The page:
Photo courtesy of Michelle Ferrari.

Bryan Bresee dwarfs the competition

A year ago around this time, Bryan Bresee was entering his freshman year at Urbana High School, going back-to-school shopping and coming off of an eighth-grade graduation.

One year later, Breese is now one of the most coveted football players in the class of 2020. Nevertheless, how he got to this point in his life is quite interesting.

He came into high school earning a starting spot playing defensive end; Bresee was 6-foot-3 and weighed 225 pounds.

At Urbana, he dominated his freshman year and was looking forward to his sophomore year, but things changed quickly after the season.

His head coach, Dave Mencarini left Urbana to join the University of Maryland’s football staff as the director of player personnel. Soon after he left, Maryland extended Bresee his first offer.

“It was awesome because they’re right in my backyard,” Bresee said. “I’ve always gone to Maryland games growing up.”

11 days after receiving his Maryland offer, Purdue offered. 11 days after that, Penn State offered, and his recruitment took off from there.

He currently has 17 division-one offers from schools such as Florida State, Alabama, Ohio State and Michigan.

“I wasn’t expecting any of this to happen, it’s been surreal,” Bresee said.

Because Mencarini left Urbana, Bresee decided to transfer to a new school for his sophomore year. He considered going WCAC football powerhouse Saint John’s College High School in Washington D.C. along with other schools.

However, he chose to attend Damascus, a public school in Montgomery County that has won back to back state championships and has won 28 straight games in a row.

Bresee credits his success to his dad Rich, who played football at James Madison University.

“I’ve been playing football for 11 years…I wanted to play because my dad influenced me as well as my friends who wanted to play.” Bresee said.

Due to his early interest, his dad focused on developing Bresee’ technique at defensive end. Since the age of 5, developing his technique has been his focus and has helped him as a defensive end.

Bresee believes having this skill at a young age has given him a head start against other defensive ends.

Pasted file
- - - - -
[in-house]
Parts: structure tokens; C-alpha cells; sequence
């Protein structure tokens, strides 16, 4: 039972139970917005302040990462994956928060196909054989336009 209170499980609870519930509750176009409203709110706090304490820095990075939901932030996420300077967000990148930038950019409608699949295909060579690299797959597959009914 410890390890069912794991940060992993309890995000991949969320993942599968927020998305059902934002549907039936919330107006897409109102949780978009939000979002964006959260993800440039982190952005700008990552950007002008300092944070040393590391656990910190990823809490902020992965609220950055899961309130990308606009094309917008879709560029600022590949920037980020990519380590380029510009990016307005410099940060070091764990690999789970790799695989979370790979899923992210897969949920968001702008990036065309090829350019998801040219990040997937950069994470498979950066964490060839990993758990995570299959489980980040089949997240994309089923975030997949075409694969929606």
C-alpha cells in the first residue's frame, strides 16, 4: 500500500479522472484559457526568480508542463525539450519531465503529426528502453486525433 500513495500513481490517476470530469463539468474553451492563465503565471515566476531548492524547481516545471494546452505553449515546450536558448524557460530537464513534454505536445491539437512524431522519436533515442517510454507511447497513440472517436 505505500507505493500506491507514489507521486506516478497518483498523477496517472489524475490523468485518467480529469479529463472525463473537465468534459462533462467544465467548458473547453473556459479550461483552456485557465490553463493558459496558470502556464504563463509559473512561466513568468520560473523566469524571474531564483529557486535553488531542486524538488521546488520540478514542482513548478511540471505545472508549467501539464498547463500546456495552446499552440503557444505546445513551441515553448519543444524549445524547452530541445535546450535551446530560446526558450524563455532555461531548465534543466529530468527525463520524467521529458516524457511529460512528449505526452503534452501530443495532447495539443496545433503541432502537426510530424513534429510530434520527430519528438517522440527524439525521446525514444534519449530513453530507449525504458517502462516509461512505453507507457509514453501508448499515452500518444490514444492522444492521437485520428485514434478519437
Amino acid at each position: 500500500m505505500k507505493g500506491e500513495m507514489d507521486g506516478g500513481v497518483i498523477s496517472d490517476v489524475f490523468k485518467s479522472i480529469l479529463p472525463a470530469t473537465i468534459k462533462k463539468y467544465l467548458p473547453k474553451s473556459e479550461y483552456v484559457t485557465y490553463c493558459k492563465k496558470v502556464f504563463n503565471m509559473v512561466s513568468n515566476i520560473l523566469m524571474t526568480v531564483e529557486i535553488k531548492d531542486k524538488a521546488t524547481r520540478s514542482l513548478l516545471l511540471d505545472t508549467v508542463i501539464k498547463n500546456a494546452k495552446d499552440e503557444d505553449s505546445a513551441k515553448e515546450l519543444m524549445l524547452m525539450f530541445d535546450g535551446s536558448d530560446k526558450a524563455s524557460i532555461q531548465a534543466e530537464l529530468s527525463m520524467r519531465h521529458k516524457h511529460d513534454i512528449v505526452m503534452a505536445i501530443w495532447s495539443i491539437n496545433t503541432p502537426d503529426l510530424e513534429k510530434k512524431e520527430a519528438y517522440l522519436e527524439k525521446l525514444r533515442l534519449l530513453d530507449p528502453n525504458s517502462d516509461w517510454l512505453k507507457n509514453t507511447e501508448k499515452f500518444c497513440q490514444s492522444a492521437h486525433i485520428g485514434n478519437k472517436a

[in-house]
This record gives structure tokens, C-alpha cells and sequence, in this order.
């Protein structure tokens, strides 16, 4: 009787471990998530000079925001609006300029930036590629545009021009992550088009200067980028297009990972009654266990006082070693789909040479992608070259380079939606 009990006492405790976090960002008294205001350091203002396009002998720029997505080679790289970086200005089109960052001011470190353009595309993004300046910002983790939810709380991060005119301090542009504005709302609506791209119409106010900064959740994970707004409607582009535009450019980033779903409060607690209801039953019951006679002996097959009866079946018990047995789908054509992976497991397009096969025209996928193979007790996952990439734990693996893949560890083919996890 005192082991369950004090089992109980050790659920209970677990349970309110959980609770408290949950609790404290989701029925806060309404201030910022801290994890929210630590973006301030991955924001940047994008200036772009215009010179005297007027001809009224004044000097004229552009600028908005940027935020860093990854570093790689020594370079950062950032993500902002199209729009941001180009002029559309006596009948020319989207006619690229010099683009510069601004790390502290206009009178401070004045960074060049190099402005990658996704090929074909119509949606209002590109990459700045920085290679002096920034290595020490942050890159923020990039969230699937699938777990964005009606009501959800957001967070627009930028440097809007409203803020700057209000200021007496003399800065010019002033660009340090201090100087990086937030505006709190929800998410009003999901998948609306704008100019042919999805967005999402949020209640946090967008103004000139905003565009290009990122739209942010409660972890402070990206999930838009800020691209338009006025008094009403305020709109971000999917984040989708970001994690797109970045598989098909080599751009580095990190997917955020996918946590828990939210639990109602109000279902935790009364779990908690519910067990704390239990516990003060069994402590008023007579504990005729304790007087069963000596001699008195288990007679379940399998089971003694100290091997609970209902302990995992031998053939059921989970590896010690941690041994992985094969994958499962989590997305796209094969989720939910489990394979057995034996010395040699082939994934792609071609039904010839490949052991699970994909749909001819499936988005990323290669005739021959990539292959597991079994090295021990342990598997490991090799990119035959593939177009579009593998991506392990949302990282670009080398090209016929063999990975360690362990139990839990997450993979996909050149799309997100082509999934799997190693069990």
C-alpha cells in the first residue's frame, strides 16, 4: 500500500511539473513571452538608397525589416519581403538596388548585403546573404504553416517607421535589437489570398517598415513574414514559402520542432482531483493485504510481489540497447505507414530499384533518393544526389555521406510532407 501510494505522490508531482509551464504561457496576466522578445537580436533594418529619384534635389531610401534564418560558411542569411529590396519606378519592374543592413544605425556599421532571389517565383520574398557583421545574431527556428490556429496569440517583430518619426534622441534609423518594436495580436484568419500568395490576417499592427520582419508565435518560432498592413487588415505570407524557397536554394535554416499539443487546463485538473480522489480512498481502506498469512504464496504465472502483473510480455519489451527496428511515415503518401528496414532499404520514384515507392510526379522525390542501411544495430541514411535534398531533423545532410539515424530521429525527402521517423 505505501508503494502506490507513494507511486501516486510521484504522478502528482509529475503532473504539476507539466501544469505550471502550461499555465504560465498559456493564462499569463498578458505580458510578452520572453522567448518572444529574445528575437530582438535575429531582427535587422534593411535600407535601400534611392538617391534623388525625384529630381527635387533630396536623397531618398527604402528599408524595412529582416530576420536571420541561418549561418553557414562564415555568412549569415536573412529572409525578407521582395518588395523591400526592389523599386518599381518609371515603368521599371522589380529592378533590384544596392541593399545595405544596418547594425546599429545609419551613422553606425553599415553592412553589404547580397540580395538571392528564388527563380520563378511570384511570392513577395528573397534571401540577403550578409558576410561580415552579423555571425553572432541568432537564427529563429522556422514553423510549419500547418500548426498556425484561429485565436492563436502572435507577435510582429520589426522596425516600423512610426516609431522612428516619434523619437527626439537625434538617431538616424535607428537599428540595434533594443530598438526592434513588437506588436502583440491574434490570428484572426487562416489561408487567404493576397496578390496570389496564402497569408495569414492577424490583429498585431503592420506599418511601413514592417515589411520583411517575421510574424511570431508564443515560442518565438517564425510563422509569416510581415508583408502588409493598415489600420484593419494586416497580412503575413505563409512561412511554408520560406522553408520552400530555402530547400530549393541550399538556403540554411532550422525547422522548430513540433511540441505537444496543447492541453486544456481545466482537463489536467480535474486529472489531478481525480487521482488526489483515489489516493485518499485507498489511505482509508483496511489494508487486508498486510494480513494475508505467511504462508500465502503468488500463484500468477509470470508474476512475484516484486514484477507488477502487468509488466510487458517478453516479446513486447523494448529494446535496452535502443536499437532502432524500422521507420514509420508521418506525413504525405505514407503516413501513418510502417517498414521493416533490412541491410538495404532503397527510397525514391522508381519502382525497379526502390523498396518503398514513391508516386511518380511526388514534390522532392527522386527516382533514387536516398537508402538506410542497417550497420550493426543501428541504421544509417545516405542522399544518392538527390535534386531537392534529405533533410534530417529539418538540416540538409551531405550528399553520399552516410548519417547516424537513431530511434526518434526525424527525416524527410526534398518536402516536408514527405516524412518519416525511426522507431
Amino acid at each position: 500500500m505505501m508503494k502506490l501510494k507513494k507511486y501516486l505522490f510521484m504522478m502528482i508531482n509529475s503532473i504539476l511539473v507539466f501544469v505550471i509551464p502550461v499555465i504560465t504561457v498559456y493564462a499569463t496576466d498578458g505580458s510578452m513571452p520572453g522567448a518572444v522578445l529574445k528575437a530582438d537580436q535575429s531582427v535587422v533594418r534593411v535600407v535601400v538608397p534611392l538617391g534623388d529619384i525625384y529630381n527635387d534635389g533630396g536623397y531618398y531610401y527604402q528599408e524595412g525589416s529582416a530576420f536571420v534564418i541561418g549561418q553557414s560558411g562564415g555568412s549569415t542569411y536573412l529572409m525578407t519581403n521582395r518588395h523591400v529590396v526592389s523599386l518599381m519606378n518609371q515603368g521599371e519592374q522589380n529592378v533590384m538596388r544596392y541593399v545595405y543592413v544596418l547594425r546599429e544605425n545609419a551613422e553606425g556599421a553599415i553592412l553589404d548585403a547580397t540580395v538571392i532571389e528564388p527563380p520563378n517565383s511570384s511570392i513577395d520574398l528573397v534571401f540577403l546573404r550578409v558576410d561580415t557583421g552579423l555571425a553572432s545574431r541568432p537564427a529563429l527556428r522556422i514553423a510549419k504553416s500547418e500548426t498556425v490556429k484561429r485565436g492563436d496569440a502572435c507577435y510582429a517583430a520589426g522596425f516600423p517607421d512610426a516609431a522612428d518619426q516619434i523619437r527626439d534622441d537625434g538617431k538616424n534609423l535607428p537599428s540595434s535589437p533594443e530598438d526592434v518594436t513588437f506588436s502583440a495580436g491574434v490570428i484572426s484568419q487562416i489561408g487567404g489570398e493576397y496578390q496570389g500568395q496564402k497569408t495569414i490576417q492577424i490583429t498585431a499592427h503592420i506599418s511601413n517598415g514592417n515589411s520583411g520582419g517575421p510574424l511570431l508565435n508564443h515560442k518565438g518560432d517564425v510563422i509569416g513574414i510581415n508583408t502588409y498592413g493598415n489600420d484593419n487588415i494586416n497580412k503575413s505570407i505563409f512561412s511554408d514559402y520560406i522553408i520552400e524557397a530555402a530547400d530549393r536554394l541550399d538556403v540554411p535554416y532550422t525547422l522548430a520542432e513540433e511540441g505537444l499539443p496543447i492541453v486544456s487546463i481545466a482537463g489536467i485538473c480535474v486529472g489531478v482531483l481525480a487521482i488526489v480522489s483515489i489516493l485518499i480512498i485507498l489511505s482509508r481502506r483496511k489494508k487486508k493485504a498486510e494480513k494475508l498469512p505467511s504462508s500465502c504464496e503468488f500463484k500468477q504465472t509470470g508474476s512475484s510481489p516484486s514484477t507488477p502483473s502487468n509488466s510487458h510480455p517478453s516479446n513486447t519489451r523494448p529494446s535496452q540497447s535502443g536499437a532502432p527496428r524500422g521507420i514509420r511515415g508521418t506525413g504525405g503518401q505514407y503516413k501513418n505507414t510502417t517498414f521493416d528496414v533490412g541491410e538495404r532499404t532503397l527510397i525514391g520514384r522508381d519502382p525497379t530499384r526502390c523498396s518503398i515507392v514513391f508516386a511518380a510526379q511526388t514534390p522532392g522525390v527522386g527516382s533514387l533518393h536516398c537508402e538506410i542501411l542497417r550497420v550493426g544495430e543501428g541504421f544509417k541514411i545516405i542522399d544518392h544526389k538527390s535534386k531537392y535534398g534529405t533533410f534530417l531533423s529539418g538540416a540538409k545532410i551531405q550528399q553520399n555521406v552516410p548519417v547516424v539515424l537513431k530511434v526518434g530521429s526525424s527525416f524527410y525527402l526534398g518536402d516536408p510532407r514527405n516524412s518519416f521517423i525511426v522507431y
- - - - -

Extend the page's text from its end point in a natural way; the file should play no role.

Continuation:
Growing up, Breese played football against his age group and dominated. After the fifth grade, his dad decided to let Bresee play one age group up and Breese still dominated. However, he truly didn’t know how good he could be until he was in the eighth grade.

Going into his sophomore year, Bresee has been working on improving his strength.

Despite towering over most high school freshman, Bresee has only continued growing. Now going into his sophomore year, he is 6-foot-5 and weighs 255 pounds.

Damascus Assistant Coach Gregg Frazier said, “Physically he has matured a ton, he looks like a different player in film than he does in person. He’s got some special God-given tools and ability that other kids don’t have.”

Bresee is in no rush to make a decision for college and is enjoying the recruiting process. Whenever he decides to make a decision for college, he will base it off a close relationship with the coaching staff and by seeing how he will fit in at the school of his choice.

Going into his sophomore season, Bresee has a goal of repeating as state champions and helping the team out in any way possible.

You can catch Bresee in a Damascus uniform, on an August 26th away game against Blake High School.

Watch Bryan’s highlight tape here.

Isaiah Cromer

Isaiah is a sophomore Broadcast Journalism major at the University of Maryland College Park. Isaiah is a recruiting writer, editor, apart of TLB TV, and also has his own radio show on WMUC Sports.
About Isaiah Cromer 21 Articles

Isaiah is a sophomore Broadcast Journalism major at the University of Maryland College Park. Isaiah is a recruiting writer, editor, apart of TLB TV, and also has his own radio show on WMUC Sports.